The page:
Captain (Brevet Major) Henry W. Wessells, Company C, 2nd US Infantry, arrived at Camp Alert with two companies of the Second US Infantry on May 4, 1860 with orders to assume command of the post and construct a permanent installation. The presence of Capt. Wessells and his men increased the military force to 160 men. His tenure also brought about construction of permanent structures and the renaming of the fort in honor of the US Paymaster General, Benjamin F. Larned.
In obedience to the above order the Garrison of Fort Howard in command of Bvt Maj Hoffman, left Green Bay in the Steam Boat Robt Fulton on the 24th of Augt- Officers, Maj Hoffman, Surgn Satterlee, Lieutenants Eaton, Hill, Patton, Bowford, Wessells, Anderson &Patrick. The Battalion arrived at Fort Hamilton N.Y. on the evening of the 6th of Sept '37. - Adjt Genls Office Washington Sept 13, '37
Wessells very well could have been a member of the party to greet Larned, meeting the namesake of the fort he would one day command. It is interesting to note this "old friendship,"as it may well have determined the eventual name of the Camp on the Pawnee Fork.
Wessells then served in the Mexican-American War and was promoted to captain February 16, 1847. He fought at Contreras, seizing the regimental flag on the death of the color-sergeant and leading his men onward, despite being wounded. For his conduct in Contreras and at the Battle of Churubusco, Wessells was brevetted a major. The state of Connecticut awarded him a jeweled sword, "for distinguished services at Vera Cruz, Cerro Gordo, Contreras, and Curubusco." Following the 1848 Treaty of Guadalupe Hidalgo, Wessells served on the Pacific Coast until 1855 when he joined the western Indian campaigns against the Sioux.
In 1860, after five years on the western plains, Wessells left the eastern Kansas post of Fort Riley with two companies of the Second Infantry and his orders to proceed to Camp Alert to relieve Lieutenant Bell. With continued tensions on the prairie, Major Wessells was charged with the oversight of construction projects at Camp Alert. Permanent structures had been planned since the fort's beginning as outlined in the diary of one of the first inhabitants, Captain Lambert Wolf,
The construction of these structures however, appears to have been delayed until after the winter of 1859-1860, during which the troops spent most of their time in tents and temporary quarters. On May 29, 1860, the fort was renamed Fort Larned in honor of the US Paymaster General, Colonel Benjamin F. Larned and Major Wessells moved the location of Camp Alert further from the mail station where construction was begun on the adobe fort. Finished near the end of 1860, the fort included an officers' quarters, two storehouses/barracks, a guardhouse, two laundresses' quarters, and a hospital. Later, a bakery, meat house, and shops building were added.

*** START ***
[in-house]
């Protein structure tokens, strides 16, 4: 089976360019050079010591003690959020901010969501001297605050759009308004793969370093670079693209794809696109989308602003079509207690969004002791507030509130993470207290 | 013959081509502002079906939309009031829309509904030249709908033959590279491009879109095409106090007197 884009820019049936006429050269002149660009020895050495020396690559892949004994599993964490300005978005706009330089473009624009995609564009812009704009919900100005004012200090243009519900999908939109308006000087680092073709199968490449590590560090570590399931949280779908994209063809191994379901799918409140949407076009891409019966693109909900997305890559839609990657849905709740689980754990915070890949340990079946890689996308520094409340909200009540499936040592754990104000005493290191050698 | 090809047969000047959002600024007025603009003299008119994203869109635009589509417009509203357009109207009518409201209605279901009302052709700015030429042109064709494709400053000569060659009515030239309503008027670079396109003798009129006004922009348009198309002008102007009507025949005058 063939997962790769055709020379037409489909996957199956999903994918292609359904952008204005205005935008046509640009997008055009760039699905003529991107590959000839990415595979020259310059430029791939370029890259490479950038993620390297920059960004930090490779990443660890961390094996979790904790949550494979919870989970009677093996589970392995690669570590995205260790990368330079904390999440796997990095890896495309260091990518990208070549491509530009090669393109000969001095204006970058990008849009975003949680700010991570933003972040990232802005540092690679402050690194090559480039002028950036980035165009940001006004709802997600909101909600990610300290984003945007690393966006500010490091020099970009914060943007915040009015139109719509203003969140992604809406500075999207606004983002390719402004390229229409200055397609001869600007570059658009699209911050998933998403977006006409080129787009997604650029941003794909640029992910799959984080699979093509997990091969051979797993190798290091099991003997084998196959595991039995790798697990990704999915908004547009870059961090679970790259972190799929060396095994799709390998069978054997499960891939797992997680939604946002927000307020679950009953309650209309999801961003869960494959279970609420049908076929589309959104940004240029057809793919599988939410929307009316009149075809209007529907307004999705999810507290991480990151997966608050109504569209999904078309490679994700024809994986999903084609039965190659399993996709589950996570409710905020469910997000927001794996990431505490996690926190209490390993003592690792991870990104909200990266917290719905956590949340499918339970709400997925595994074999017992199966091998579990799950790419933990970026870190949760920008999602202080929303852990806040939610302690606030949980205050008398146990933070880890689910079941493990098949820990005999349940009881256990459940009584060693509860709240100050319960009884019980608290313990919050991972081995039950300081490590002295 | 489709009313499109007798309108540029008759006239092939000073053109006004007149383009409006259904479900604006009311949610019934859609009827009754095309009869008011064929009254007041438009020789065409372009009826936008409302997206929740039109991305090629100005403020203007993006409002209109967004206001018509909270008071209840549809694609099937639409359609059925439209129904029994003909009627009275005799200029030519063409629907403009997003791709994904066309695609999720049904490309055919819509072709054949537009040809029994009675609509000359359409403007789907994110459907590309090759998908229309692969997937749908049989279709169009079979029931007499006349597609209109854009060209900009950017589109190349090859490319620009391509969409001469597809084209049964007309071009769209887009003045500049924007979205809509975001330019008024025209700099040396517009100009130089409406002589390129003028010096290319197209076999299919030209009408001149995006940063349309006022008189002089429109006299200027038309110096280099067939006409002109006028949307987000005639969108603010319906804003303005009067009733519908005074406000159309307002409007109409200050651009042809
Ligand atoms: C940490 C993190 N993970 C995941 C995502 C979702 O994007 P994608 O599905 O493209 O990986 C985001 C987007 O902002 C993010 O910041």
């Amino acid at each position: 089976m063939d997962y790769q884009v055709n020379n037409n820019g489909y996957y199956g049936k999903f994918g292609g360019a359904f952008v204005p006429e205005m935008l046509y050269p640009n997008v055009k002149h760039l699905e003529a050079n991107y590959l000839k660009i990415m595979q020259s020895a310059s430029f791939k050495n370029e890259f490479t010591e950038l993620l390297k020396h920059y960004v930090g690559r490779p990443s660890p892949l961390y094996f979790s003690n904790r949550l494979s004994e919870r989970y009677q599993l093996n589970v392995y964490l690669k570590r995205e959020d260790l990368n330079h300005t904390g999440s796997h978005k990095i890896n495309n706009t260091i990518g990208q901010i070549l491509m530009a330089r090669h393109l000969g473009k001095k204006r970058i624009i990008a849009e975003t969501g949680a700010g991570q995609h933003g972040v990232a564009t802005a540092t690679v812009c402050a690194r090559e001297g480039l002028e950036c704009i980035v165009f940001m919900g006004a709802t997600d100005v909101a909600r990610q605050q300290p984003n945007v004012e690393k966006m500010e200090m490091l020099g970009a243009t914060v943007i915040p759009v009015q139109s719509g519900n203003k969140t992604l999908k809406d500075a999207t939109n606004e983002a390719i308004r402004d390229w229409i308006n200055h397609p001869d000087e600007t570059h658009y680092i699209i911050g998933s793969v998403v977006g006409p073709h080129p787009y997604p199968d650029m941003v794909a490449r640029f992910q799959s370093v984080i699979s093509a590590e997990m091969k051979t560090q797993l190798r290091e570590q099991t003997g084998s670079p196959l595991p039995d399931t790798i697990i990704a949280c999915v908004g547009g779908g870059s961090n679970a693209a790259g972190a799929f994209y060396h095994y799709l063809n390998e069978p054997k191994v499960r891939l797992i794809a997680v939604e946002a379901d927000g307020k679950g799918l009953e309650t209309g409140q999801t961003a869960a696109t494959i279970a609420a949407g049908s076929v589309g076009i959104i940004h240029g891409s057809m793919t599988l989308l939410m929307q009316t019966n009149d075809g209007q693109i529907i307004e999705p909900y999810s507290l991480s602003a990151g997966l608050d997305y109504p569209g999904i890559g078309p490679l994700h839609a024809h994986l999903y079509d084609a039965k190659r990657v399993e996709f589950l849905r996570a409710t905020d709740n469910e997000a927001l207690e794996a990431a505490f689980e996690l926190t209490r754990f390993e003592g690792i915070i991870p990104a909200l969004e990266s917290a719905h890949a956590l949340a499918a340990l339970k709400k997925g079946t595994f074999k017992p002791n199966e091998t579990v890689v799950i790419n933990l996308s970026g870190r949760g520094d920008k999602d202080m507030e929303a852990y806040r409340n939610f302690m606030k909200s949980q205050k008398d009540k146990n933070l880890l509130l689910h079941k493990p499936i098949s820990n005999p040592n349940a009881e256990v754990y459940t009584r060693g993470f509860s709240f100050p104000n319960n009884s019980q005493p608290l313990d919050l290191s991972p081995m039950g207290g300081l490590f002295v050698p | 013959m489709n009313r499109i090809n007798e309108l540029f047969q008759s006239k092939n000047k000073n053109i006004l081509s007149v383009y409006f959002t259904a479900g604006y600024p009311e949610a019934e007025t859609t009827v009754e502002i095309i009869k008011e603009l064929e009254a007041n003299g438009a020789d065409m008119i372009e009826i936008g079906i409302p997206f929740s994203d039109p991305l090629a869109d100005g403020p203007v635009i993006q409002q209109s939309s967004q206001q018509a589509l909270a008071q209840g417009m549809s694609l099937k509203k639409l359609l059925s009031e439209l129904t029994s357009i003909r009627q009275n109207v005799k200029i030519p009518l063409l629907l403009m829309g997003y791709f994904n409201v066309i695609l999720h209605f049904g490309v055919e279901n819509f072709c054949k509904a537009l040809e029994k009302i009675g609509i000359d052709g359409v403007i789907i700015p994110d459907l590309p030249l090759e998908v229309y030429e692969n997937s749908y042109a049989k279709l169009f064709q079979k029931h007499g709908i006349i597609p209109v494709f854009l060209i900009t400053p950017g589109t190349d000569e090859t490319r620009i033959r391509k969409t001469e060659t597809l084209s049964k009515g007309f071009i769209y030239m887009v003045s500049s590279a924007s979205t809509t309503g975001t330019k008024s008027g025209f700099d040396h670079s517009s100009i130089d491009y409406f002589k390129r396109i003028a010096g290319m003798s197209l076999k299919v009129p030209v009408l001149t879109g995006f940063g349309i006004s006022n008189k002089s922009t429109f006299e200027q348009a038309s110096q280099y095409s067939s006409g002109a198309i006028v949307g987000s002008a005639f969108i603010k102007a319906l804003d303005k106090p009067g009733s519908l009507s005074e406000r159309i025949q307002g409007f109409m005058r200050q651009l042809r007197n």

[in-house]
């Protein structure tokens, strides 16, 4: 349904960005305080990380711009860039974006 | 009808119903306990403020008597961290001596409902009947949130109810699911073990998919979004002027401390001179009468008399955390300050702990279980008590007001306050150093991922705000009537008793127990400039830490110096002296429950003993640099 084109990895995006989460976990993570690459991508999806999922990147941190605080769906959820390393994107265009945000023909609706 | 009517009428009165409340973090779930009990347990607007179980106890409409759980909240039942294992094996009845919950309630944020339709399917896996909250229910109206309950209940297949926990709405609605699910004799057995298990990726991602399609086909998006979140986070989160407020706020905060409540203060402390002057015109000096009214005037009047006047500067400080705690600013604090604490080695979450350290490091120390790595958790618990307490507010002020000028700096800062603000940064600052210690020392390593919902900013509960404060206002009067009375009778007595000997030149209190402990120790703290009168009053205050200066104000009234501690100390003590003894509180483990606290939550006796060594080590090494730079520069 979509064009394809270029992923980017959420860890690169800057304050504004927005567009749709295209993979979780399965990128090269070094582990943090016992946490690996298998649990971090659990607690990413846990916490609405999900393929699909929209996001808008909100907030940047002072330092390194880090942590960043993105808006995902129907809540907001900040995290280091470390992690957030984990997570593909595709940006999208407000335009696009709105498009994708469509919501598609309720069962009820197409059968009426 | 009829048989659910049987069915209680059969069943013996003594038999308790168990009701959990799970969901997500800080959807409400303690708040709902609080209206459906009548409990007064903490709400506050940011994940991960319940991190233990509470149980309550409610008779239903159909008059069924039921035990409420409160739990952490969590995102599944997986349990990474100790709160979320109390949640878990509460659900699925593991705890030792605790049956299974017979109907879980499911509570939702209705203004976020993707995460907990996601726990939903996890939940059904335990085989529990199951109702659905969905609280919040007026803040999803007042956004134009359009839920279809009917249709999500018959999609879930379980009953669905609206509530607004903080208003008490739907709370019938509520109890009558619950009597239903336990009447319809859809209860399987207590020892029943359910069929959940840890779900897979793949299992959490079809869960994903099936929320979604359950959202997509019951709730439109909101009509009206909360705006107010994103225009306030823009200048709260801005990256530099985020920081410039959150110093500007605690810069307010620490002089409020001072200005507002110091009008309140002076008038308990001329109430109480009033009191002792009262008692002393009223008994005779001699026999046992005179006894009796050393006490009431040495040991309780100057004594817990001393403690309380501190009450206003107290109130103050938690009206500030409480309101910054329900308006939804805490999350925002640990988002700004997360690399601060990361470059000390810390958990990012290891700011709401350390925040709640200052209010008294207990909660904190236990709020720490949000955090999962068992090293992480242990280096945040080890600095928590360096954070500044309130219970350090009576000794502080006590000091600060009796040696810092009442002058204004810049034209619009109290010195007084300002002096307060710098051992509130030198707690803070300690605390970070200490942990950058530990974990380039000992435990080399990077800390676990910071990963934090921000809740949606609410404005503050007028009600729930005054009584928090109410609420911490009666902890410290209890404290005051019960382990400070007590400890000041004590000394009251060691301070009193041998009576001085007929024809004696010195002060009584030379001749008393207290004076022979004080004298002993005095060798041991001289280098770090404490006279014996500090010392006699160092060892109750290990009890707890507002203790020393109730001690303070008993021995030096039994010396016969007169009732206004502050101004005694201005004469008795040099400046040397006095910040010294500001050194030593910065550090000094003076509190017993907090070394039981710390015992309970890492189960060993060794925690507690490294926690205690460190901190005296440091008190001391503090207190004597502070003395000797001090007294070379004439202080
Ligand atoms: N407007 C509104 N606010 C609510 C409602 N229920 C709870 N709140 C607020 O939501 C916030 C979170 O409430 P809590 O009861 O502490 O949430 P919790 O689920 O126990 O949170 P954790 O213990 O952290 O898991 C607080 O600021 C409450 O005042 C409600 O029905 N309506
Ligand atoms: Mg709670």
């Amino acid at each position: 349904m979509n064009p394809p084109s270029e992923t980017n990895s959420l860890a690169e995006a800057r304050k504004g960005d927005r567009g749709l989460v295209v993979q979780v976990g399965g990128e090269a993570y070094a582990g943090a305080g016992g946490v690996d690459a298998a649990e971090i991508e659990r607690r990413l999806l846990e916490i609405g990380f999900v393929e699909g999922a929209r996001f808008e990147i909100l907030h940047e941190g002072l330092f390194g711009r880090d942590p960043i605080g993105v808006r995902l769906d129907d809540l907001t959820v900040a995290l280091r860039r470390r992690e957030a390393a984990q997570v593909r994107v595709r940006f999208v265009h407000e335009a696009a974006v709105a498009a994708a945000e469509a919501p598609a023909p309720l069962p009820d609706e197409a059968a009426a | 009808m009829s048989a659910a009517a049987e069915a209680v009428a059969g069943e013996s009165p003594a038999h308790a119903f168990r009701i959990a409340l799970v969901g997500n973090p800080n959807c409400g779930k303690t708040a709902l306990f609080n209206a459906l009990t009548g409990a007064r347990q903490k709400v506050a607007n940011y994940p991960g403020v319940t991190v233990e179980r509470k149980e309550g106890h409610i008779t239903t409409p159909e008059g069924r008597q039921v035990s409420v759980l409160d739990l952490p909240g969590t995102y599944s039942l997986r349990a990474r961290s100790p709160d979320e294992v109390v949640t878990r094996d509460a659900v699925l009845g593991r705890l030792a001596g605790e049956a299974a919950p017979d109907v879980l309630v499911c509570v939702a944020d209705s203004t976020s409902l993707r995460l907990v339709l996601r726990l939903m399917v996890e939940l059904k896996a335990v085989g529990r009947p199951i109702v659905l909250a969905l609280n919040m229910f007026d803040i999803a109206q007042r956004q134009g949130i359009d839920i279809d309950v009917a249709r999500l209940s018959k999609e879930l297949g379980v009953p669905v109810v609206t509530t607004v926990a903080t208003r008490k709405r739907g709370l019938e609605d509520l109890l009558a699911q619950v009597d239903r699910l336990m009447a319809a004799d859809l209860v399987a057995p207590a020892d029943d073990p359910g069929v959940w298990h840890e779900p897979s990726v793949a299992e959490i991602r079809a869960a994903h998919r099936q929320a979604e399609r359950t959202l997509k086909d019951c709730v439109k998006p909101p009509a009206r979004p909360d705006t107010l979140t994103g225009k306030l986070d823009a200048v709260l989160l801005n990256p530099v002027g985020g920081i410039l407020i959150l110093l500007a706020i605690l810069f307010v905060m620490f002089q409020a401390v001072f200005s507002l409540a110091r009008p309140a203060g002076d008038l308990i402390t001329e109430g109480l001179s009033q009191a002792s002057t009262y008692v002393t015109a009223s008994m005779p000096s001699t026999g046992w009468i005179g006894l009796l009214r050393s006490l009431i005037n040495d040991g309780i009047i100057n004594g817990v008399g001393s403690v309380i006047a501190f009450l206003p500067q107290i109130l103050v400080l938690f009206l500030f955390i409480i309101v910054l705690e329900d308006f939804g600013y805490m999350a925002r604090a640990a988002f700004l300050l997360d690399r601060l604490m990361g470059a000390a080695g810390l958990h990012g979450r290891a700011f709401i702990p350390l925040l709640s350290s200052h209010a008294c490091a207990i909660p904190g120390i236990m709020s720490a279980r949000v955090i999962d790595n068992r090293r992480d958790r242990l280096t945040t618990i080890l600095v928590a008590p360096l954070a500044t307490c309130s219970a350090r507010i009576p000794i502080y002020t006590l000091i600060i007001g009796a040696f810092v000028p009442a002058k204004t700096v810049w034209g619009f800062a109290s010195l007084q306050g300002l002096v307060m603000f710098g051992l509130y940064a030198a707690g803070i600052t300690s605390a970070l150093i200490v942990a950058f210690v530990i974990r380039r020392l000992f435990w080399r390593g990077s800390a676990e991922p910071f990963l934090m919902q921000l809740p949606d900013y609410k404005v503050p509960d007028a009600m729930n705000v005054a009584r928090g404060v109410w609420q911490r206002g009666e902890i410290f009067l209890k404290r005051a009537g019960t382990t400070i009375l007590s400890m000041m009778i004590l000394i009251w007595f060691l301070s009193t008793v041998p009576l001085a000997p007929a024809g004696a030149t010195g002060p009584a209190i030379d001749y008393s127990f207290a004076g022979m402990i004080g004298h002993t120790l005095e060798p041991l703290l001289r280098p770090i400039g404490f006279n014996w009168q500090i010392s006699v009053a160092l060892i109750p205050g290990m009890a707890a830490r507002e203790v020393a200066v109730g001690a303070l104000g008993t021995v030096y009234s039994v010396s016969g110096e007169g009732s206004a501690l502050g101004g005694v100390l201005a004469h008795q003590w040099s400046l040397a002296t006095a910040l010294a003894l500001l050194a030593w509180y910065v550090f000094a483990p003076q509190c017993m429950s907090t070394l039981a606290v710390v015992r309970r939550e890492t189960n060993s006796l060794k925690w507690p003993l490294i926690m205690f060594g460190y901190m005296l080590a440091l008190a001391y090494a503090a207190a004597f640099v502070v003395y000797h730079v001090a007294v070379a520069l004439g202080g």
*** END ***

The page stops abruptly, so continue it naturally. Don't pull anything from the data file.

Despite the increased military presence at Fort Larned, some hostilities continued to flare. On the Walnut Creek Ranch near the Walnut Creek crossing of the Santa Fe Road, the owner, George H. Peacock of Independence, Missouri, and several other civilians were killed by a group of Kiowas led by Satank. The Walnut Creek Ranch was one of the first trading posts and mail stations set up in the Pawnee Fork area. Major Wessells wrote in a report on September 9, 1860, "Mr. Geo. Peacock and two other persons were treacherously murdered at Walnut Creek on Sunday last by a party of ten Indians." The West Post Border Star from Kansas City gave an additional account,
Around the same time, brothers Larry and Mike Smith, conductors of the Santa Fe and Albuquerque monthly mail were killed by Indians a day after refusing escort from a group of soldiers in the Fort Larned area.
Despite these renewed tensions on the prairie, a great threat was looming in the east as the Civil War drew closer at the close of 1860. For his service, Wessells was promoted to major from his brevet rank. He was transferred to the 6th US Infantry and, soon after, promoted to colonel of the 8th Kansas Infantry, engaged in fighting on the Kansas-Missouri border. In March 1862, Wessells was transferred to the Army of Potomac and commissioned a brigadier-general of volunteers. His main battles took place in Virginia and North Carolina, including command of the town of Plymouth, North Carolina at its capture by Confederate forces. He was confined at four different prisoner of war camps and finally exchanged August 3, 1864. After his exchange, Wessells served as the Federal Commissary-General of Prisoners. Brigadier-General Henry Walton Wessells retired January 1, 1871 to his hometown of Litchfield, Connecticut.
For retirement, he settled down with his third wife, Caroline E. Wadsworth.In January 1889, Wessells came down with an illness and traveled to Dover, Delaware to spend the winter. According to his obituary, "he stood the journey well but died within forty-eight hours of his arrival." The day was January 12, 1889. The general was buried with honors in the Wadsworth burial plot of the Litchfield Cemetery, next to his mother and father-in-law, his wife, and Caroline's infant sister.
Last updated: May 22, 2019